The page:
I am sure the quantities are too small to be of any concern. Almost anything can be considered toxic in the right quantitites. You will die if you drink too much water. The real concern with the filters is for allergies or people with asthma that might be more sensitive to particulates.

Quote:
Ever hear of laundry vents catching fire?
I don't follow this statement, do you mean them catching fire because the filter is clogged, or because the filter is removed? A dryer is very hot and is a different circumstance. Can't really compare.

When those filters clog up, it will greatly reduce the ACs efficiency, which will in turn increase the load on the blower fan and likely cause reduced life. To fix the problem I have to change my filters more often (or simply remove them). I don't want to replace $40 filters every couple years that don't really serve any purpose other than to reduce allergies or make people feel like they are breathing cleaner air. I don't live in a dusty environment and I don't have allergies.
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  #10  
By aceyx on 07-21-2006, 05:53 PM
Default

Brake dust is carcinogenic (even current, non-asbestos pads). There's a LOT of that stuff on the highway. Rubber particulate (from tires) is also on the road. That stuff doesn't just vaporize when your tires wear down, it actually goes somewhere.

Dust that passes through doesn't always just pass through. If you've ever had a fan, dust will accumulate on the blades and vents. The air that passes through the filter also passes over the heater core, which is hot.

I honestly could care less if you remove them, I'm just trying to give you an informed opinion.
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  #11  
By tastade on 07-21-2006, 08:39 PM
Default

There is next to zero probability of anything catching fire from removing the filters in our cars. The dryer situation is entirely different as lint and fabric softeners are highly flammable. Dust is not. Remember the reduced air flow is what causes dryer fires, they clog up with lint causing the motor to overheat.

In our cars, not changing the filter at all and leaving it installed you will cause the fan blower to overheat which could cause premature failure (it isn't likely to cause a fire). By removing the filters entirely (or replacing regularly) you are probably better off.

I realize you are giving an informed opinion, but I also think it is overly paranoid. The amount of carcinogenic dust you breath while driving down the road is pretty negligible, you get more carcinogens from the food you eat.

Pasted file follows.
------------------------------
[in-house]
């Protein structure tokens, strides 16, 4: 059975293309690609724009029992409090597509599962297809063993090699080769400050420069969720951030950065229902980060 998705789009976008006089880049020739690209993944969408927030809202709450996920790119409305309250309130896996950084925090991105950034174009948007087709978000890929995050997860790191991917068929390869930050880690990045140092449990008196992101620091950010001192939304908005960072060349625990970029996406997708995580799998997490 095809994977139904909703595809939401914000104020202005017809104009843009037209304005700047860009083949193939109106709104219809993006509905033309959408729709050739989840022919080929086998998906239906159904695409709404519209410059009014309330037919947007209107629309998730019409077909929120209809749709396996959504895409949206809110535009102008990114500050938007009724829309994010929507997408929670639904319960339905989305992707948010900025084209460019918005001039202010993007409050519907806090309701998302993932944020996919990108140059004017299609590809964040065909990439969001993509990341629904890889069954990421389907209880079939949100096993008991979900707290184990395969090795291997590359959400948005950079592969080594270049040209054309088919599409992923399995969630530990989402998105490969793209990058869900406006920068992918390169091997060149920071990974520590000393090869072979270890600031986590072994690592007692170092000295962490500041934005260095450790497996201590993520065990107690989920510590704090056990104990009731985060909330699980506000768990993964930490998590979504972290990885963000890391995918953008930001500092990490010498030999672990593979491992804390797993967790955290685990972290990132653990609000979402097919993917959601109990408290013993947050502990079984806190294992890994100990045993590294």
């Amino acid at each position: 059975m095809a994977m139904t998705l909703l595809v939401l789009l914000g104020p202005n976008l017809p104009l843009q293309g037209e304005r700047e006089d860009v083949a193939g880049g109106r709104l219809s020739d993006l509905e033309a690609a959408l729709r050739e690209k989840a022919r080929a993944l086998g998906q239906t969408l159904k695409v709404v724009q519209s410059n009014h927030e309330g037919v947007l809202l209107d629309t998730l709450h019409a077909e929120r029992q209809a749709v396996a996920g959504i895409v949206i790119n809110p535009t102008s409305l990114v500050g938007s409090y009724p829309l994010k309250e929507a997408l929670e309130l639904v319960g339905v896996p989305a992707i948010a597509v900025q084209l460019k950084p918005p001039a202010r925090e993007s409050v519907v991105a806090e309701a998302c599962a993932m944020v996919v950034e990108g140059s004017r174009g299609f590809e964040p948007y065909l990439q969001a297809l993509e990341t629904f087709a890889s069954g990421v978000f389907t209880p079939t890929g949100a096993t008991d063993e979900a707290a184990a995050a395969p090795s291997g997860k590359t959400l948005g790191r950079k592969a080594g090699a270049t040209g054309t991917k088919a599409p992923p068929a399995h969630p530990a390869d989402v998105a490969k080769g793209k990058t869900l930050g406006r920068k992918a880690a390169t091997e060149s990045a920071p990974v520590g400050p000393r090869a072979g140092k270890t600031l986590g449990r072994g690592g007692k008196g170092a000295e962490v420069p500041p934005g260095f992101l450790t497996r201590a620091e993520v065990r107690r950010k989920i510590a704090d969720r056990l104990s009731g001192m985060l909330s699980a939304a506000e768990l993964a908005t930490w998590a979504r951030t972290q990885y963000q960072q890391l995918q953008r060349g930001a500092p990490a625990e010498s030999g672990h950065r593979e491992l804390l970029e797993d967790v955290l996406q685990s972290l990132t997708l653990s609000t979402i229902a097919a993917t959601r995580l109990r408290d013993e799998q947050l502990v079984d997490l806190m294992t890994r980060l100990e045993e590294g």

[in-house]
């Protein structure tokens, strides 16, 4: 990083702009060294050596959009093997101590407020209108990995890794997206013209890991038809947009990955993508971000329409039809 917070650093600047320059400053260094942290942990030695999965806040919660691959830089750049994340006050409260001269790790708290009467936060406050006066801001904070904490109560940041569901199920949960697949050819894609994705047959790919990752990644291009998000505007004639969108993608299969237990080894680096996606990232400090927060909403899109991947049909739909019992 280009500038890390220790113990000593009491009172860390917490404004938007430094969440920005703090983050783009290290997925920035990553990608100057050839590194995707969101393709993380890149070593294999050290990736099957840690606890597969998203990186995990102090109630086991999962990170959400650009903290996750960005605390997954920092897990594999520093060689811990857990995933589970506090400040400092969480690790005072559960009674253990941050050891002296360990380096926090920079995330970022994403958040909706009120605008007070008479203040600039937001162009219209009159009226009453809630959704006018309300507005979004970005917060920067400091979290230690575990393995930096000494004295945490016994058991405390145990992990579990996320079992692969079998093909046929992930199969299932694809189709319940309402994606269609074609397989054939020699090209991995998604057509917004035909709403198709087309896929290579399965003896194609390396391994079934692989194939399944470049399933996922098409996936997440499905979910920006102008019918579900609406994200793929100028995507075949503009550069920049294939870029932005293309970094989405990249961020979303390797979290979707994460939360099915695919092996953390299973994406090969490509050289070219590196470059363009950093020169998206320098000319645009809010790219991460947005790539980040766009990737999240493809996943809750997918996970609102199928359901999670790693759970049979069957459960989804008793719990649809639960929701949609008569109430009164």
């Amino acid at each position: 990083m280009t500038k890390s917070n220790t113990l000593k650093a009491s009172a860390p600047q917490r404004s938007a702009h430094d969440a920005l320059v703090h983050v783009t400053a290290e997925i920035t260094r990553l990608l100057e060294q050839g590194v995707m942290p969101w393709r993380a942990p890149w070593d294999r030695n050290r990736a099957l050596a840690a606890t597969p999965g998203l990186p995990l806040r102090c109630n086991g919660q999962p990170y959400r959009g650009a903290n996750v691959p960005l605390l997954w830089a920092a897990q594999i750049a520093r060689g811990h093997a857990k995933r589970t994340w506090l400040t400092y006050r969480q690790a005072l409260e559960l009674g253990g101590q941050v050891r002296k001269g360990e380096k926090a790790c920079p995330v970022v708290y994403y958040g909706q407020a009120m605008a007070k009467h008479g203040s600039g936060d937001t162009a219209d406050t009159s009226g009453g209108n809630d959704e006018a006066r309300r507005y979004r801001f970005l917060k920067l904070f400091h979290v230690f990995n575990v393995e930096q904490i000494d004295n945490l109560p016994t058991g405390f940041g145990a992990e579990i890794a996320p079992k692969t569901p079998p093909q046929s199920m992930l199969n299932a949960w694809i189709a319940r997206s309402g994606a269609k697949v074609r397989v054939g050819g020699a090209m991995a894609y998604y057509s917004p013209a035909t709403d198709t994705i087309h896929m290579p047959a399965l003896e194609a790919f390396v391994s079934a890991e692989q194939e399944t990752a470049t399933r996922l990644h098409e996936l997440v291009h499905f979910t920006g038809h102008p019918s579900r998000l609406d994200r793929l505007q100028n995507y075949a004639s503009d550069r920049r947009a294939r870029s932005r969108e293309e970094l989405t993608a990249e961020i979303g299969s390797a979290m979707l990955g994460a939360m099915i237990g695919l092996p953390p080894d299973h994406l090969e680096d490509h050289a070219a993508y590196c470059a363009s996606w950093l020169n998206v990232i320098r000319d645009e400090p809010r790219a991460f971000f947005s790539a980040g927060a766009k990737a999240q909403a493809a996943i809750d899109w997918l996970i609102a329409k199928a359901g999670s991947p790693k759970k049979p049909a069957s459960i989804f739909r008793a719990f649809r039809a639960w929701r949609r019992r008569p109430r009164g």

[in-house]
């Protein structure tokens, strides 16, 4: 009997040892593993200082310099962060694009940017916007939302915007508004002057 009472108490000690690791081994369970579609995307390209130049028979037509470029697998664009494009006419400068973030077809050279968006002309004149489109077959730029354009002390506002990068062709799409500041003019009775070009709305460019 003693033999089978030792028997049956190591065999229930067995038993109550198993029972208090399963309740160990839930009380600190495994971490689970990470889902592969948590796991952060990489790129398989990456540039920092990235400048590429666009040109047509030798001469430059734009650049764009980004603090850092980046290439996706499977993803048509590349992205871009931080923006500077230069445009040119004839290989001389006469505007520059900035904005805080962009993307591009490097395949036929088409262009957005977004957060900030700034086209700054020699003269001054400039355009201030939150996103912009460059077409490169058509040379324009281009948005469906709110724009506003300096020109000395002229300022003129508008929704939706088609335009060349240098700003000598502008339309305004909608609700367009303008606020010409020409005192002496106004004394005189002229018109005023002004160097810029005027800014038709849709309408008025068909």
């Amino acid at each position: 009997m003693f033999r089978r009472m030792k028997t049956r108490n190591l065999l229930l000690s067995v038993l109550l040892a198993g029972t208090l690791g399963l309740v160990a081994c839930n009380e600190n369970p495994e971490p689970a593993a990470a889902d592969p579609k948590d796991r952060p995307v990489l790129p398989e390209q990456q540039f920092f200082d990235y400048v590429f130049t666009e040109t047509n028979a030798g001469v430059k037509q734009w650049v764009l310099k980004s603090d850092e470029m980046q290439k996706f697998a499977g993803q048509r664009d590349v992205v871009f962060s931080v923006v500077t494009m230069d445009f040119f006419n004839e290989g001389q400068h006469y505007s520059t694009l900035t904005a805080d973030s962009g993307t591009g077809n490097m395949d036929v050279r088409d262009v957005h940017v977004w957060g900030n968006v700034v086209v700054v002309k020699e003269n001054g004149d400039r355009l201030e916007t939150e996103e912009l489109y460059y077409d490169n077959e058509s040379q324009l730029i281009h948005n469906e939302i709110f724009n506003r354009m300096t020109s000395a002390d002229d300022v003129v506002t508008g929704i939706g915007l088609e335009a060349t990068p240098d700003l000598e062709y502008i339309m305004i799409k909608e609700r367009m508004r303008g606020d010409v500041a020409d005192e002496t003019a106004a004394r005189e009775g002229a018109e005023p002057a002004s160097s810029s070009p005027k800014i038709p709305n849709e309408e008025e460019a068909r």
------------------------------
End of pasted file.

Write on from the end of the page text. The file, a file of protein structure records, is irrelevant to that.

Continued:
A study of many other studies indicated there was no increase in risk for mesothelioma and being an auto mechanic (someone who breaths brake dust on a daily basis). Smoking is a much, much bigger problem. I am sick of mis-information about materials that cause them to get banned or heavily restricted, like lead, mecury, asbestos and other "dangerous" materials. With proper handling they are fine. Remember that asbestos has also saved many lives by preventing fires (it is an exceptionally effective fire retardant)

http://annhyg.oxfordjournals.org/cgi.../full/48/4/309

My question is thus, does removing the filters cause the AC fan to wear out faster (or any valves to clog) because of dirt build up? This could cause increased bearing wear, etc. However, most cars will pass the dirt through just fine.
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  #12  
By Mallard on 03-10-2007, 03:27 PM
Default

i couldn´t beleive after all the effort ( not much really) i went through tho remove the air pannel and such, there were NO FILTERS!

gutted
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  #13  
By pdxmotorhead on 03-10-2007, 09:24 PM
Default

The other benefit of keeping the filters is that it keeps the AC coil from trapping dirt, in most cars the AC coil is the source of sour odors, black mold, name it...and the ones I've dismantled building race cars were always full of guk (Technical term ) so theres one benefit of running them.
And I get mine for 20 bucks at the dealer not 40..... Maybe its a local thing.... But they are available online for the best cost. Mine are still good after about 1.5 years so far...

Dave
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  #14  
By jccaruso on 05-17-2007, 06:26 AM
Default

FYI: PelicanParts.com said that Part No. 64118363274 has been superseded with this Part No. 64319071933. Thanks for the tutorial. I have always wanted to replace these filters!